Paved with Good Intentions: The Slippery Slope from Agile to Scrum-Fall
After having scaled Agile development using Scrum and successfully delivered an award winning 10,000 Mark II FP product in 2 years, how can the client consider the same program as failing a year later?
This cautionary tale presents a 3 year journey from Waterfall to successful scaled Scrum development, and the incremental changes that led to the gradual dilution of Agile into Scrum-Fall. In this session, we present the order of magnitude improvement that Scrum delivered over Waterfall, and then present the changes (and the rationale behind the changes) made to the model and quantify the impact of changes made to the Scrum model.
We use delivered functionality and cost as the basis of comparison between each model used. The effects we compare are in terms of Rework, defects injected, and team morale. We will show (just as Lean principles predict) that increasing the time before getting feedback increases defects; we also see that increasing the length of the iteration has an outsize effect on team behaviour – the longer the duration, the easier it is for the team to fall back into deeply engrained Waterfall behaviour.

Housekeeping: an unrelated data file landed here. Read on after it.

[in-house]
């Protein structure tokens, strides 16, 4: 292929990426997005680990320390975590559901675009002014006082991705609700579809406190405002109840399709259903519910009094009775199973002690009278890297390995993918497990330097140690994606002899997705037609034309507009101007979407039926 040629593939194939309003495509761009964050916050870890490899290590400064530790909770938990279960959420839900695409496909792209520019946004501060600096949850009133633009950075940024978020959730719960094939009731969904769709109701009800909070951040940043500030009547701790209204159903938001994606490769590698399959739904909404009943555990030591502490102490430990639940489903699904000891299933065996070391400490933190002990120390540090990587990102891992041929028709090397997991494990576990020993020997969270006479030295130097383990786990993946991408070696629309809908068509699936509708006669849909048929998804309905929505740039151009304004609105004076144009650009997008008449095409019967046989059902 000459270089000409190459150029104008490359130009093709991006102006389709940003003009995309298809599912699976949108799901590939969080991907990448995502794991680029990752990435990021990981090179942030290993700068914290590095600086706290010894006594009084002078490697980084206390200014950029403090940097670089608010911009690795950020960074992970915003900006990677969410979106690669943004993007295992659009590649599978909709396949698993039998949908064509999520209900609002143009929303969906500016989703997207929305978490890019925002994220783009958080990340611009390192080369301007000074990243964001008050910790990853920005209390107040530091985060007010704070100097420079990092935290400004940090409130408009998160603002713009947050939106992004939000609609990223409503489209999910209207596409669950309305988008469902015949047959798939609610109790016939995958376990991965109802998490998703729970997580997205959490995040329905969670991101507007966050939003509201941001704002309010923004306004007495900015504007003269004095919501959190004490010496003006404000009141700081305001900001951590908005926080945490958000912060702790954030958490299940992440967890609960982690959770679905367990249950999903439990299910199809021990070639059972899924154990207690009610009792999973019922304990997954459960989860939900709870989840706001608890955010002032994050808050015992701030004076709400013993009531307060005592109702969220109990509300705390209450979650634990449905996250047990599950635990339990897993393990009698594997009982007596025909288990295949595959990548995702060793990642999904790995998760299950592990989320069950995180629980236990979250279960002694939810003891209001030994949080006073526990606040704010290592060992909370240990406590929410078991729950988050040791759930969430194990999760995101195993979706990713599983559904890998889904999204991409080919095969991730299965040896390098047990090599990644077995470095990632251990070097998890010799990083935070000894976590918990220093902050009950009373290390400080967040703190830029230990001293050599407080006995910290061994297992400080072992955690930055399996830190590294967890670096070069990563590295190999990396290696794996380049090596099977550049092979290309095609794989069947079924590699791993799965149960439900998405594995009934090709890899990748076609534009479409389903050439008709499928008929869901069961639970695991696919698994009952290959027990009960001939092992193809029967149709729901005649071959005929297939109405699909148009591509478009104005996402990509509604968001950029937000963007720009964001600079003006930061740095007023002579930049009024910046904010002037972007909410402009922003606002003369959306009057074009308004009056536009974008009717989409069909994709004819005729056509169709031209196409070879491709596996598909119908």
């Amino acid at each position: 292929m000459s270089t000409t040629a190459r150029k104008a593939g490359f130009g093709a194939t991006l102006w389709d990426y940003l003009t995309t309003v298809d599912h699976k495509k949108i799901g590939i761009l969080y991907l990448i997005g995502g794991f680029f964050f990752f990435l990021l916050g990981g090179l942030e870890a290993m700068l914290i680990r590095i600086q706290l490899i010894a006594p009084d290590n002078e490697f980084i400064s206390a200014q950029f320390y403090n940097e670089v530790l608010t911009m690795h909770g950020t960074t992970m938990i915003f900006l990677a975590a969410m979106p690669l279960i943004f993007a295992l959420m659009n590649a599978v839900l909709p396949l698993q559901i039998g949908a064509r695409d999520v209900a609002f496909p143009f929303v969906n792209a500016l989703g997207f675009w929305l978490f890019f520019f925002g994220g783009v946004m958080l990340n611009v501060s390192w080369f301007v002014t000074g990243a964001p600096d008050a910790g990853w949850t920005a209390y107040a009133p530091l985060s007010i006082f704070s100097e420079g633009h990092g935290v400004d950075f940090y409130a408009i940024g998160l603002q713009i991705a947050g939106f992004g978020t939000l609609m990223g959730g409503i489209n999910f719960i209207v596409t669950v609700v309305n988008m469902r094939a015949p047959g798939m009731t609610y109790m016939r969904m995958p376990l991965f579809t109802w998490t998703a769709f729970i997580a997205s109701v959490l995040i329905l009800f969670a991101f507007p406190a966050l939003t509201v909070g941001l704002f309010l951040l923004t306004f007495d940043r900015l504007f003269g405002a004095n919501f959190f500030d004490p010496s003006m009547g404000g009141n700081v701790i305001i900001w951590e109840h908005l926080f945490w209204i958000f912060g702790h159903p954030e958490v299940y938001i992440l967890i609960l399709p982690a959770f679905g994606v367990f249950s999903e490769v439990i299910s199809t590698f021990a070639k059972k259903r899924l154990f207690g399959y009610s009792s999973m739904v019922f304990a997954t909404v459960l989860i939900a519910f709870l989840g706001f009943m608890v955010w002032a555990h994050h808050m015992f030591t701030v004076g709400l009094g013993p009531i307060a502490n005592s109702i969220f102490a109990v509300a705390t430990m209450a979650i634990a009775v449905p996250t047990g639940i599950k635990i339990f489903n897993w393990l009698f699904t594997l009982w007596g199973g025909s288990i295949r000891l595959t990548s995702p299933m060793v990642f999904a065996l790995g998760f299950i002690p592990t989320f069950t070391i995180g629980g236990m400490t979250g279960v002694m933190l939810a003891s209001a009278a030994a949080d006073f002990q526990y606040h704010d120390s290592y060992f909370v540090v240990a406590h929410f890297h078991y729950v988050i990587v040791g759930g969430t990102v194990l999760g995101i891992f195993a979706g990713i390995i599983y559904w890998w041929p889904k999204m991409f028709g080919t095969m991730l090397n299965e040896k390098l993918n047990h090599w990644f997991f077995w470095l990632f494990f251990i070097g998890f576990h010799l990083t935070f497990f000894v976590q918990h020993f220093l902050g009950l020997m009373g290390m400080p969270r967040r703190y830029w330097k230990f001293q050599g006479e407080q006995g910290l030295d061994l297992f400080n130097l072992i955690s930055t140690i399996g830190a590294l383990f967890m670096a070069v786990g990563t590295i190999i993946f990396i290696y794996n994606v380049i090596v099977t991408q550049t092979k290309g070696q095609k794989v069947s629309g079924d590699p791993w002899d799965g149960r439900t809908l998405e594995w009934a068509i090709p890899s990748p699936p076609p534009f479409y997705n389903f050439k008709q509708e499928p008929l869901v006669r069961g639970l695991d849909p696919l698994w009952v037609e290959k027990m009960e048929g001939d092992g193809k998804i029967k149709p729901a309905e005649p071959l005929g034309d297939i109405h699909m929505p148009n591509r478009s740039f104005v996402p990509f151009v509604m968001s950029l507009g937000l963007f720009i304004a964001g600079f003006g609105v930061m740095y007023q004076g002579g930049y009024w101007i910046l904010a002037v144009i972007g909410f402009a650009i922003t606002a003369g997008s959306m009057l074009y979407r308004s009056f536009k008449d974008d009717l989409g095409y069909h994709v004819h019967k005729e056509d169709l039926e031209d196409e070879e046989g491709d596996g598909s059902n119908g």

Outline/structure of the Session
There will be 3 parts to the presentation:
1. Need for Agile, problems with the original Waterfall approach.
2. Success with Agile, metrics, awards won.
3. Changes and accumulation of debt; slide to Scrum-Fall.
The significant take away will be specific improvements that Agile delivered over Waterfall, and also the pressures in a Enterprise environment that force projects to make decisions that (put together) remove some of the key benefits of Agile.
As Lean predicts, we will show that an increase in Iteration time results in a larger number of defects; also the need to show predictable progress prevents Agile teams from making Scope variable.
Also, Agile teams also fall back into deeply engrained Waterfall behavior that Coaches must watch out for.
Developers, Testers, Managers, Coaches!